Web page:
Controversial reverend Al Sharpton was interviewed by MSNBC where he basically opined how history will look unkindly upon former (and possibly future) president Donald Trump over his actions on January 6th and compared this to if Thomas Jefferson or James Madison “tried to overthrow the government so that they could stay in power.”
Vivek Ramaswamy, a Republican presidential candidate, reacted to the “overthrow the government” part of Sharpton’s monologue by tweeting that “[i]t was called the American Revolution. We were successful. We won.”
It was called the American Revolution. We were successful. We won. https://t.co/cOuJzkCfVl
— Vivek Ramaswamy (@VivekGRamaswamy) August 3, 2023
The American Revolution centered over, what the colonists regarded as, a litany of abuses of government and acts of tyranny that Thomas Jefferson outlined in the famous quintessential American document, the Declaration of Independence. This declaration observed that “[t]hat whenever any Form of Government becomes destructive of these ends, it is the Right of the People to alter or to abolish it, and to institute new Government, laying its foundation on such principles and organizing its powers in such form, as to them shall seem most likely to effect their Safety and Happiness” and charged the British government of being such a tyrannical power deserving of abolishment within the American colonies.
The war was successful and American became an independent power from Britain. Both Thomas Jefferson and James Madison benefited from that separation from the motherland politically as both individuals would raise to the position of the chief magistrate of the newborn Republic- that of the presidency.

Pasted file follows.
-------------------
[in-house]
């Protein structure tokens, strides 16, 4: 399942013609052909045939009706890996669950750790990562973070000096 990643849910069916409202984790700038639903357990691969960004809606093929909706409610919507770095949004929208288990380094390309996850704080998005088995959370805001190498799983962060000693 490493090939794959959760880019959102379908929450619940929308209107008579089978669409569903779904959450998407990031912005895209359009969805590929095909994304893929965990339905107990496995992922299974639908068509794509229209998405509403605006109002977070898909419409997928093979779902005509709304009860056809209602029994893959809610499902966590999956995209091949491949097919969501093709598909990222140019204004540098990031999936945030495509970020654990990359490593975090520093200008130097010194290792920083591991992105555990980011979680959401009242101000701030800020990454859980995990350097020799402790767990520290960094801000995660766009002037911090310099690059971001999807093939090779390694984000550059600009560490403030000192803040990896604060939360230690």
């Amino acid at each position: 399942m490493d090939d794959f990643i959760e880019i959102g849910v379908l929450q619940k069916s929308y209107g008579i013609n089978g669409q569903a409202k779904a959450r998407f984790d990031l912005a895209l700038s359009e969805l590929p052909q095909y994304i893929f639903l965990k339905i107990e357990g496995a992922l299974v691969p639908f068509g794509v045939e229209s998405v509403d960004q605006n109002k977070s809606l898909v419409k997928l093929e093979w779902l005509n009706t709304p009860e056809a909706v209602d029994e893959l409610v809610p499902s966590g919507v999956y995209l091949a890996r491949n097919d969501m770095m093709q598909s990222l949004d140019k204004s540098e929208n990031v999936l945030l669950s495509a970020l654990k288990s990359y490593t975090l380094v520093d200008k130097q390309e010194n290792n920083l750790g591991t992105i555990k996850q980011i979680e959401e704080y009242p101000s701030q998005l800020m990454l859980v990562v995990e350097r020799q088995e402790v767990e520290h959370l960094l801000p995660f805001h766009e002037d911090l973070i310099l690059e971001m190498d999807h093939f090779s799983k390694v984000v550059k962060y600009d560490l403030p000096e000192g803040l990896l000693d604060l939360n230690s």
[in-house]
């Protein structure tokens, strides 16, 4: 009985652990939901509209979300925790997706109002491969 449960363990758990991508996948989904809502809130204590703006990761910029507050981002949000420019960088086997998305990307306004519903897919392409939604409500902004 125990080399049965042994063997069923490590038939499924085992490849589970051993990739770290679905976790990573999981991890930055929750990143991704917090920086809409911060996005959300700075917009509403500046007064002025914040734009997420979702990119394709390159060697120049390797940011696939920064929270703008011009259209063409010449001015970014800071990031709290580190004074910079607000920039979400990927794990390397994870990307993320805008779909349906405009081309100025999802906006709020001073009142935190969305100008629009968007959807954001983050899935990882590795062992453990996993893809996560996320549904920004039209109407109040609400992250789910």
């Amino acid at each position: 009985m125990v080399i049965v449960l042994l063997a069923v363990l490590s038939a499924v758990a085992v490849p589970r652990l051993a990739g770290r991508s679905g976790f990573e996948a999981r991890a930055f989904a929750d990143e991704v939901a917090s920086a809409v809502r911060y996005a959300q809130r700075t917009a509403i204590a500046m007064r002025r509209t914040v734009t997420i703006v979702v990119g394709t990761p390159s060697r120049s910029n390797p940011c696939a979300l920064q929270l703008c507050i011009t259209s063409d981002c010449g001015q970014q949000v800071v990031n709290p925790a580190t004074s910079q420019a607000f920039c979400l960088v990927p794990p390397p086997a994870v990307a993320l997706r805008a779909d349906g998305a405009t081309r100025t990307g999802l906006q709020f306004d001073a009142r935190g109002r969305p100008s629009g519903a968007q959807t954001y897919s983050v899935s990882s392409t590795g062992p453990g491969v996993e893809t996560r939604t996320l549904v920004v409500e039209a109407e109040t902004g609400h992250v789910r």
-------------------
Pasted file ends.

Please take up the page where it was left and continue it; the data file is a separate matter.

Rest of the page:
In a more striking parallel to what Trump argued that his Vice President Mike Pence ought to do, Thomas Jefferson as Vice President unilaterally resolved an election controversy over whether to count and how to count Georgia’s slate of electors over the election of 1800. Jefferson, who was running to be president of the United States in 1800 against John Adams, elected to count Georgia’s slate in his own favor. Had Georgia’s 4 elector votes been counted for John Adams, the electoral college would be deadlocked between 69 votes for both rivals.
Since that in same election went to the House of Representatives anyway due to a dispute between whether people had elected Thomas Jefferson as President or Vice President over his fellow party colleague Aaron Burr , Jefferson’s old rival, Alexander Hamilton, managed to sway enough votes to secure Jefferson’s election as president. It could thus be said that as Al Sharpton might put it that Jefferson obtained power through overthrowing the government (in a technically democratic and constitutional manner).
Indeed, even a 2004 article in The Atlantic on Jefferson’s presiding over the 1800 election counting of the votes admitted that “[t]he Constitution isn’t clear on the vote-counting process… But what happens if the Senate president discovers a legal difficulty in a ballot submitted by a state? Although he is assigned to “open” the ballots, he is not expressly authorized to make a final judgment on the validity of the votes; and although vote-counting occurs in the “presence” of the two houses, they are not expressly granted any sort of decision-making authority in the event of a dispute.”